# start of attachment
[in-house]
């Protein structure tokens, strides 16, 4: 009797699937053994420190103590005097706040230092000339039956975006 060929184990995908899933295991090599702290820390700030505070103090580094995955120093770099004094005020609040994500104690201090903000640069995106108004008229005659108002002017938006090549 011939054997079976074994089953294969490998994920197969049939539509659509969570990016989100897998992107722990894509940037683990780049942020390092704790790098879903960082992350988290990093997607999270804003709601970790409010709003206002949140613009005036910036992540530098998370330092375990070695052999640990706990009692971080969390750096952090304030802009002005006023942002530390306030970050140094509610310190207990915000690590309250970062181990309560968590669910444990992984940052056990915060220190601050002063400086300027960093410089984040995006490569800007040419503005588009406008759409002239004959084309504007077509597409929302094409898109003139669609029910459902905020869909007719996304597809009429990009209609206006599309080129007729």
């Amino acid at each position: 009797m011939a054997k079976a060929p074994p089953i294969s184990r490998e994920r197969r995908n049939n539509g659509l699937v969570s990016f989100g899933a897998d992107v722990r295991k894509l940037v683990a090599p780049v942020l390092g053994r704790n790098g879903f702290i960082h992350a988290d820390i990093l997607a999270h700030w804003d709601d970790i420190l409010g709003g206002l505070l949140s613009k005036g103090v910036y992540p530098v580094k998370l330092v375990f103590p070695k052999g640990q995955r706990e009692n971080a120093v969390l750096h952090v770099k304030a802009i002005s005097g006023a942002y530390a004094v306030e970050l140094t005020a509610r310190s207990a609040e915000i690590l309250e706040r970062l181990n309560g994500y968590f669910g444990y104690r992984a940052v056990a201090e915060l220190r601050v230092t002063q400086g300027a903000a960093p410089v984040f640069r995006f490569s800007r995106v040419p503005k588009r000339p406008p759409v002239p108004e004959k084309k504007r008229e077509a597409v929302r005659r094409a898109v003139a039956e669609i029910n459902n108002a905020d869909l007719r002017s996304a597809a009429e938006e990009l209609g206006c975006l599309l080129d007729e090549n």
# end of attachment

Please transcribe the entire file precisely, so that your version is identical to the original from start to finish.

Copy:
[in-house]
């Protein structure tokens, strides 16, 4: 009797699937053994420190103590005097706040230092000339039956975006 060929184990995908899933295991090599702290820390700030505070103090580094995955120093770099004094005020609040994500104690201090903000640069995106108004008229005659108002002017938006090549 011939054997079976074994089953294969490998994920197969049939539509659509969570990016989100897998992107722990894509940037683990780049942020390092704790790098879903960082992350988290990093997607999270804003709601970790409010709003206002949140613009005036910036992540530098998370330092375990070695052999640990706990009692971080969390750096952090304030802009002005006023942002530390306030970050140094509610310190207990915000690590309250970062181990309560968590669910444990992984940052056990915060220190601050002063400086300027960093410089984040995006490569800007040419503005588009406008759409002239004959084309504007077509597409929302094409898109003139669609029910459902905020869909007719996304597809009429990009209609206006599309080129007729």
């Amino acid at each position: 009797m011939a054997k079976a060929p074994p089953i294969s184990r490998e994920r197969r995908n049939n539509g659509l699937v969570s990016f989100g899933a897998d992107v722990r295991k894509l940037v683990a090599p780049v942020l390092g053994r704790n790098g879903f702290i960082h992350a988290d820390i990093l997607a999270h700030w804003d709601d970790i420190l409010g709003g206002l505070l949140s613009k005036g103090v910036y992540p530098v580094k998370l330092v375990f103590p070695k052999g640990q995955r706990e009692n971080a120093v969390l750096h952090v770099k304030a802009i002005s005097g006023a942002y530390a004094v306030e970050l140094t005020a509610r310190s207990a609040e915000i690590l309250e706040r970062l181990n309560g994500y968590f669910g444990y104690r992984a940052v056990a201090e915060l220190r601050v230092t002063q400086g300027a903000a960093p410089v984040f640069r995006f490569s800007r995106v040419p503005k588009r000339p406008p759409v002239p108004e004959k084309k504007r008229e077509a597409v929302r005659r094409a898109v003139a039956e669609i029910n459902n108002a905020d869909l007719r002017s996304a597809a009429e938006e990009l209609g206006c975006l599309l080129d007729e090549n």